Is it the hundreds of millions of
people hovering around the ambiguous line, otherwise ‘termed’ the ‘poverty-line’,
a line that is as controversial as the second tenure of Manmohan Singh as India’s
Or is it the politicians who, in
collaboration, with bureaucrats and number-crunchers, define who should be poor
and who should not be poor and who should not be ‘so poor’, obviously, more on
Or is it the Indian democracy
that has come to evolve as an exploitative System where the millions of the
poor, who are as important in the eyes of its Constitution, the world’s most
extensively written Constitution, as the elite politicians hibernating in the
plush environs funded by the pubic money, but have been pushed to the extremes
of the periphery where they are not seen even as the entities to be co-opted to
mitigate the chances of emerging threats?
Or is it the multitude of the
hundreds of millions of ‘poverty-line’ stricken Indians who seem to have
forgotten or seem to have never known what should be the ‘quality’ of their
‘quality of life’?
Or is it the multitude of the
hundreds of millions of ‘poverty-line’ stricken Indians who have come to
reconcile with the developments making them subservient to the political class?
Over 1200 millions of Indians
that make India
the world’s largest democracy – more or less, it is a functional democracy it
But this functional democracy is
yet to find how to count its poor. There are many ways. There are definitions.
There are methodologies. And there is confusion. Huge sums are spent on finding
how to define the ‘poverty-line’ yet the controversy remains. The Rs. 30 a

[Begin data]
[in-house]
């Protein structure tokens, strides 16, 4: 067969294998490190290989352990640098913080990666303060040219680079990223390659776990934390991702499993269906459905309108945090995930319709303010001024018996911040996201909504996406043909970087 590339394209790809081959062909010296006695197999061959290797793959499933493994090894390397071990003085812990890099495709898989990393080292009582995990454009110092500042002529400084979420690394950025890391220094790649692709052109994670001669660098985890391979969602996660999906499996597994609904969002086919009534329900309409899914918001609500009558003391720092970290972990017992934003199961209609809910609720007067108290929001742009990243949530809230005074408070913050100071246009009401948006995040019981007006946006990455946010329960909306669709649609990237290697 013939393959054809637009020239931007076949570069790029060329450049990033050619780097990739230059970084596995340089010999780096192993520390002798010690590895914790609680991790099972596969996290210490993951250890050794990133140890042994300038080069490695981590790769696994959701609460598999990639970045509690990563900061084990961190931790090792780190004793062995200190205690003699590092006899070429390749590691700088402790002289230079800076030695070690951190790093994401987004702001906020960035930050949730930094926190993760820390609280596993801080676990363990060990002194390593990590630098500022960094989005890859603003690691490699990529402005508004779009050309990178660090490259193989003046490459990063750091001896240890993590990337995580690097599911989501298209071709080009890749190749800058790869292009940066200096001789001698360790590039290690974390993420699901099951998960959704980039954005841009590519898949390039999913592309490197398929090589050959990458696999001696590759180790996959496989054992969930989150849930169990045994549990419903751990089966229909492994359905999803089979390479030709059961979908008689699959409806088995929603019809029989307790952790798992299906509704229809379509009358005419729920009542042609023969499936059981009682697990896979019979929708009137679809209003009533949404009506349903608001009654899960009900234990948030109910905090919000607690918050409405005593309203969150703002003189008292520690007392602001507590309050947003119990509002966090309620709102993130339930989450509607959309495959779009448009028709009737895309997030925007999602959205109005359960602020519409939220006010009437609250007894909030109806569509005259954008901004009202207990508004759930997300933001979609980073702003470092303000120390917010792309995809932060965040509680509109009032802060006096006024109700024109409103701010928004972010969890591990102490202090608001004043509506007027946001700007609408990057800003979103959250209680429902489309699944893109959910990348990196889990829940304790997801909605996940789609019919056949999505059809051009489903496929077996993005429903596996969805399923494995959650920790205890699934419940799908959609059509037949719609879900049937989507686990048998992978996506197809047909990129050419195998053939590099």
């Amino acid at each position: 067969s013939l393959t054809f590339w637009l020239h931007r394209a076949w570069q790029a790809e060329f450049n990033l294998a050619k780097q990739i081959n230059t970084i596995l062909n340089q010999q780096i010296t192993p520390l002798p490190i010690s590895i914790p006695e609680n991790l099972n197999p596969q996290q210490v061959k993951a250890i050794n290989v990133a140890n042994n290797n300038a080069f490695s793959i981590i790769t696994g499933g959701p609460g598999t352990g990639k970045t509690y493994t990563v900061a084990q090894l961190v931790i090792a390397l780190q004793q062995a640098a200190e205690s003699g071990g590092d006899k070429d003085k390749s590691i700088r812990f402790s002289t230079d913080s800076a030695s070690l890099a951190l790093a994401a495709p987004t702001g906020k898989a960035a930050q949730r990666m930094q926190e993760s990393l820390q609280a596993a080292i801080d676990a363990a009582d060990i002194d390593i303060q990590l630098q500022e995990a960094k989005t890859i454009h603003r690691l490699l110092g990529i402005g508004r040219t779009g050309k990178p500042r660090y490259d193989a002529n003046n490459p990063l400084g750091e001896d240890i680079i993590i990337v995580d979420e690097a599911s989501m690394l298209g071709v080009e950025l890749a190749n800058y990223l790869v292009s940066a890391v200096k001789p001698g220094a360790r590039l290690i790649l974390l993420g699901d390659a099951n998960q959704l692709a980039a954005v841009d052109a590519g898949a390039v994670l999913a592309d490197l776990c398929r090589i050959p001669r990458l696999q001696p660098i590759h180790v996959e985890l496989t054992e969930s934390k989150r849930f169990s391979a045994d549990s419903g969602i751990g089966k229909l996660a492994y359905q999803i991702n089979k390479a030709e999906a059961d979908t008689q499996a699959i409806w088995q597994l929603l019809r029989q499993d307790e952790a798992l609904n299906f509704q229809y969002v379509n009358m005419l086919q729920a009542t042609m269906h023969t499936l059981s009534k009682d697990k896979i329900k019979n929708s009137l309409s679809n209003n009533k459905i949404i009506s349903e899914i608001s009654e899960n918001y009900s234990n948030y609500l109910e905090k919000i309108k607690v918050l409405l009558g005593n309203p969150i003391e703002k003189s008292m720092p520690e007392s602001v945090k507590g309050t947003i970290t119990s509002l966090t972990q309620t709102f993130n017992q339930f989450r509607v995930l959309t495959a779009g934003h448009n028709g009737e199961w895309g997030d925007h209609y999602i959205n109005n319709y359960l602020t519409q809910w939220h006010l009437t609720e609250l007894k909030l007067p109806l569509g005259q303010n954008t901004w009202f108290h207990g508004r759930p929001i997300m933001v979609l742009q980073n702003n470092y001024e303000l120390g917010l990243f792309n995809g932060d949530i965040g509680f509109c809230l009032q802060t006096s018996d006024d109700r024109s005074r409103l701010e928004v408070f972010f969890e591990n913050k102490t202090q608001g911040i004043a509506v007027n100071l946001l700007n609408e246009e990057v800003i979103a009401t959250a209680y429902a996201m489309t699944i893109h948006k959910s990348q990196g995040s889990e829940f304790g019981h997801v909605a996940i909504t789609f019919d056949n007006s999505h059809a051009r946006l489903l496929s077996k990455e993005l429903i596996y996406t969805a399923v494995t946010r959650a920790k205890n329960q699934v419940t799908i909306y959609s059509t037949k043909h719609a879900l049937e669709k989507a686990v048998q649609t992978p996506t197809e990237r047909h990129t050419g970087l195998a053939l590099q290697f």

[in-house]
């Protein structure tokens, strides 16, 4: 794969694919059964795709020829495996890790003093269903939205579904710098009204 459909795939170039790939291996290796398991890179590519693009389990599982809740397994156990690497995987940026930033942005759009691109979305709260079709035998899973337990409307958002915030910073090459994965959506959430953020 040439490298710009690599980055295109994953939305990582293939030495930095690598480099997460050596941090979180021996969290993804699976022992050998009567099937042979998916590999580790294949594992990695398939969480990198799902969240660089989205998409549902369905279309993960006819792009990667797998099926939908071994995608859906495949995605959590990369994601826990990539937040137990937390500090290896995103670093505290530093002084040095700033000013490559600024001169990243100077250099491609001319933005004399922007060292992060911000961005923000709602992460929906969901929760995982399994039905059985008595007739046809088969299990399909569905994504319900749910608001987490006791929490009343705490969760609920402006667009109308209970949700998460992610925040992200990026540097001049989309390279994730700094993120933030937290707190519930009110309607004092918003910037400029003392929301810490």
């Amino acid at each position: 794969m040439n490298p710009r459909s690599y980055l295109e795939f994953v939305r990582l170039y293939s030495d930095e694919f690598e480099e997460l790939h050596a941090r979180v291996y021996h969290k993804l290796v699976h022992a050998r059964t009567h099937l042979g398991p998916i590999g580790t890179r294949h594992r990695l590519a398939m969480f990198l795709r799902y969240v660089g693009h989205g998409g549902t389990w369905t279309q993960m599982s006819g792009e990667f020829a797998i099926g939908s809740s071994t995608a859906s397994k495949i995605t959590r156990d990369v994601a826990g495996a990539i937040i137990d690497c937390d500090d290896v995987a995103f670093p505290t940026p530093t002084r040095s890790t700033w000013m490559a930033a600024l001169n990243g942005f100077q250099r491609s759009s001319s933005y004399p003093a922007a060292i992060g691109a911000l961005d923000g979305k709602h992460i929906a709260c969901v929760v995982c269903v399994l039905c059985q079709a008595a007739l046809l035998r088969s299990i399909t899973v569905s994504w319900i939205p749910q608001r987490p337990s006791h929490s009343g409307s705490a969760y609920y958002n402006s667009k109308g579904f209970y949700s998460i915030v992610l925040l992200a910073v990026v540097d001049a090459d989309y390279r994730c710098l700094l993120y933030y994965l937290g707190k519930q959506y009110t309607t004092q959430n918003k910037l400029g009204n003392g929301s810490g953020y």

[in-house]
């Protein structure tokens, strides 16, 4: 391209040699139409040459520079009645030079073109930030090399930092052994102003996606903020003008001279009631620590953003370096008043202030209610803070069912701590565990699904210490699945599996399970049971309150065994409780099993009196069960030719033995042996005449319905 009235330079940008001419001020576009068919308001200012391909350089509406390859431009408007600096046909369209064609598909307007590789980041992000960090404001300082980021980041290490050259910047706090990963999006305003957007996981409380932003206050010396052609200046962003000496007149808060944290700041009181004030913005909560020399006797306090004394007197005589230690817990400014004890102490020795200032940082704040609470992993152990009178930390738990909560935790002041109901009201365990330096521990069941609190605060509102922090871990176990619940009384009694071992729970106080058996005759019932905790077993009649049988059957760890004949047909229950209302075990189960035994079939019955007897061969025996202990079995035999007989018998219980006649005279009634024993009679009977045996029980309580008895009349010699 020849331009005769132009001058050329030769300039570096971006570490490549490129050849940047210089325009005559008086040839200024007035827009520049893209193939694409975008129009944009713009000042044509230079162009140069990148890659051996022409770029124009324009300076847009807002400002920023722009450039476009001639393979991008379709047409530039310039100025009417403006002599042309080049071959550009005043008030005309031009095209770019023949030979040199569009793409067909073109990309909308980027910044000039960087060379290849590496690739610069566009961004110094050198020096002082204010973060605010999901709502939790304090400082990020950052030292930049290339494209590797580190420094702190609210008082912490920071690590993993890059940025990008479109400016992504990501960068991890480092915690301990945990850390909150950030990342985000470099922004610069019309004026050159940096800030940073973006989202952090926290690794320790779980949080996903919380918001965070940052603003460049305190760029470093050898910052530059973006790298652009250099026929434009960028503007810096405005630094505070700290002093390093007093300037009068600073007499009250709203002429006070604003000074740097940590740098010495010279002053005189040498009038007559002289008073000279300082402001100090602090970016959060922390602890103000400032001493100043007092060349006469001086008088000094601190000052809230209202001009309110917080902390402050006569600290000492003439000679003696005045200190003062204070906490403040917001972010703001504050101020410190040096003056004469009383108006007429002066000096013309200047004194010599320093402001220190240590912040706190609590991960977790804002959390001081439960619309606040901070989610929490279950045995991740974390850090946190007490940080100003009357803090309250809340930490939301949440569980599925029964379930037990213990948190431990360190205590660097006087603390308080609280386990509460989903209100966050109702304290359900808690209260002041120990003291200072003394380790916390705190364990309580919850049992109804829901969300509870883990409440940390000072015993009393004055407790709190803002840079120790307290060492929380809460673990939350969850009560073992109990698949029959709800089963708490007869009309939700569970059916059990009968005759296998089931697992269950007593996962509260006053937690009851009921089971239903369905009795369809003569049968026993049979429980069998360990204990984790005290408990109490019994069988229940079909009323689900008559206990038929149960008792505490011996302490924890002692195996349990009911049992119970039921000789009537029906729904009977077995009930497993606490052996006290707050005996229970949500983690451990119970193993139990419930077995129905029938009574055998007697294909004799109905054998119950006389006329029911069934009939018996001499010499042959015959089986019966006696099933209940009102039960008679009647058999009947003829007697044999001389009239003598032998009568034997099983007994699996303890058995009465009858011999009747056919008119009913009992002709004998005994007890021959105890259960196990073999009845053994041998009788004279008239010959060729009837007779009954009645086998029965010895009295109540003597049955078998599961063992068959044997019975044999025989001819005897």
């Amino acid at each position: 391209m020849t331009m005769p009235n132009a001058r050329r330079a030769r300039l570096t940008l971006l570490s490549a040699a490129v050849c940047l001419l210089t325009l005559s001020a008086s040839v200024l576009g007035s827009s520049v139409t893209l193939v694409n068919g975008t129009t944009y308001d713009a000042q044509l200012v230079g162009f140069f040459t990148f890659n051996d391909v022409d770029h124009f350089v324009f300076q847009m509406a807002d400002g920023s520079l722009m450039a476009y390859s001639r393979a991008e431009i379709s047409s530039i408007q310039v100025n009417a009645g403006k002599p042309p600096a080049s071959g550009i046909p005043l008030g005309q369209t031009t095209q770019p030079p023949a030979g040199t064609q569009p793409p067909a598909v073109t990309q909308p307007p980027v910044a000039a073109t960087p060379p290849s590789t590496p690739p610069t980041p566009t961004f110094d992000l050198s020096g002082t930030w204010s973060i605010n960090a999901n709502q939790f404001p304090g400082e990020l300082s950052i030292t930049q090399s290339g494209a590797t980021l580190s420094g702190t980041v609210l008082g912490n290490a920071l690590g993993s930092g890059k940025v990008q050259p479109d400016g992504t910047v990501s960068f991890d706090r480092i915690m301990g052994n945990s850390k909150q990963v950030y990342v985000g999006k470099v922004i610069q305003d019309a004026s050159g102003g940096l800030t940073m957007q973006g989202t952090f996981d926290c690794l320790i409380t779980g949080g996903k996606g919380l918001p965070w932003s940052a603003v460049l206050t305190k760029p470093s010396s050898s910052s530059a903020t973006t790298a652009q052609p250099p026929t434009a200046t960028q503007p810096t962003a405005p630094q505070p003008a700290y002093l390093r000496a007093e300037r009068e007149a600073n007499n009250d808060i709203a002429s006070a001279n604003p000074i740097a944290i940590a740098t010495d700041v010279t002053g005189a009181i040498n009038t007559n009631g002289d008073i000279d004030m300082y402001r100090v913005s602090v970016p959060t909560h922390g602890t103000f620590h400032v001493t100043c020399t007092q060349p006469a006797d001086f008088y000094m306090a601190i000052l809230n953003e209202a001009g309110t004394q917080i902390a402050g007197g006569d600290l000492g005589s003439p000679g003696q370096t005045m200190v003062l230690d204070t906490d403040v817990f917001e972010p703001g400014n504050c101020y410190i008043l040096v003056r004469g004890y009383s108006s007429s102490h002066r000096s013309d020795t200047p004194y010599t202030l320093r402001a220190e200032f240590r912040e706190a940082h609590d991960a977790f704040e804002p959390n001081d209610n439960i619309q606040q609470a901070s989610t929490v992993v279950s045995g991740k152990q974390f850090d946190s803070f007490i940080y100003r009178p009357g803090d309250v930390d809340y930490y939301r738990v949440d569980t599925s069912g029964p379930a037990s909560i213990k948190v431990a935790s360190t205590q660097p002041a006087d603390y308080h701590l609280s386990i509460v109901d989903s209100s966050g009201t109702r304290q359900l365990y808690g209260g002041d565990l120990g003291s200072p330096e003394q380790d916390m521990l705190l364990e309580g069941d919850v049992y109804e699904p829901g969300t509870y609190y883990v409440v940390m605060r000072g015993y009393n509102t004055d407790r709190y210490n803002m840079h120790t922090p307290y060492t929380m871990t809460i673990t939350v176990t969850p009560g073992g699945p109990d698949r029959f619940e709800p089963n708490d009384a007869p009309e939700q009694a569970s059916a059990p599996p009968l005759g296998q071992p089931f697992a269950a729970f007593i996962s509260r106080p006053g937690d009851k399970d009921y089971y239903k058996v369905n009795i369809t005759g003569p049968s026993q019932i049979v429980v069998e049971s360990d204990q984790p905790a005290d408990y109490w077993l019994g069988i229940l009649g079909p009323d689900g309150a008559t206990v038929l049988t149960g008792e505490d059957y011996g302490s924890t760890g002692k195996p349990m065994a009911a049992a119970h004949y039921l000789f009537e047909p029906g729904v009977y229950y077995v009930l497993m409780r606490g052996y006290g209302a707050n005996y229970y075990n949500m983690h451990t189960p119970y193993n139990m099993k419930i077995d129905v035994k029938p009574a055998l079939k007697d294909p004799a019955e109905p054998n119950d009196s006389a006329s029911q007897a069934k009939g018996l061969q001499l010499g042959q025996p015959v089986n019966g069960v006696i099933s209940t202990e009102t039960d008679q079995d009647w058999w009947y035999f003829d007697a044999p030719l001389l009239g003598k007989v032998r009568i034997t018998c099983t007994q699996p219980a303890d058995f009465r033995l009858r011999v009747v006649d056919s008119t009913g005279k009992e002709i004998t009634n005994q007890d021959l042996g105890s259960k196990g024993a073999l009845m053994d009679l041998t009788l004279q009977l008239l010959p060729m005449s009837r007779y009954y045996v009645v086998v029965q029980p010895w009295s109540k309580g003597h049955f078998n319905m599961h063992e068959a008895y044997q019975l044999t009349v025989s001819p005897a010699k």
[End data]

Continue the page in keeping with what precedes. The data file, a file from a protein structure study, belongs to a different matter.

month ‘poverty-line’, the average of all the expertise involved. Why?
Because, the poor here are not seen
as human beings by the prevailing political thought process. They are yet
another votebank, a significantly large votebank that cuts across the layers of
religion, regionalism and caste.
This significantly large votebank
has the tendency to act most impulsively of all the votebanks. Impoverished
they have been, impoverished they are, and it can be understood. They don’t
know what to expect from life than to survive every coming day. They are not
expected to expect from life.
Poor, they are, but they do not
own their poverty. They would do all to get rid of it provided they are given
the help they need to do so.
But that help is not extended to
them by those who own their poverty.
Those, who run the System, the
politicians, the policymakers, the elite, the business people, and the likes of
them, they own their poverty.
Instead, they are given
occasional shots of calculated empowerment, empowerment that gives them
borrowed moments of hunger-free and relatively easier days when elections
approach. A food security bill is announced in 2009 but is put in motion in
2013 when elections are due in 2014. Farm debt waiver was announced in 2008
when elections were due in 2009.
The borrowed moments of
hunger-free and relatively easier days push the voters from this votebank to
react impulsively to cast their votes in favour of the political outfit doling
out the ‘largesse’, something that should rightfully be their fundamental
Those, who run the System, their
interest is in keeping this votebank poor.
Once out of poverty, the prospect
to get the votebank react impulsively gets a certain negative hit. Why to take
They, who run the System, own the poverty in India and they
don’t look in the mood to bequeath it.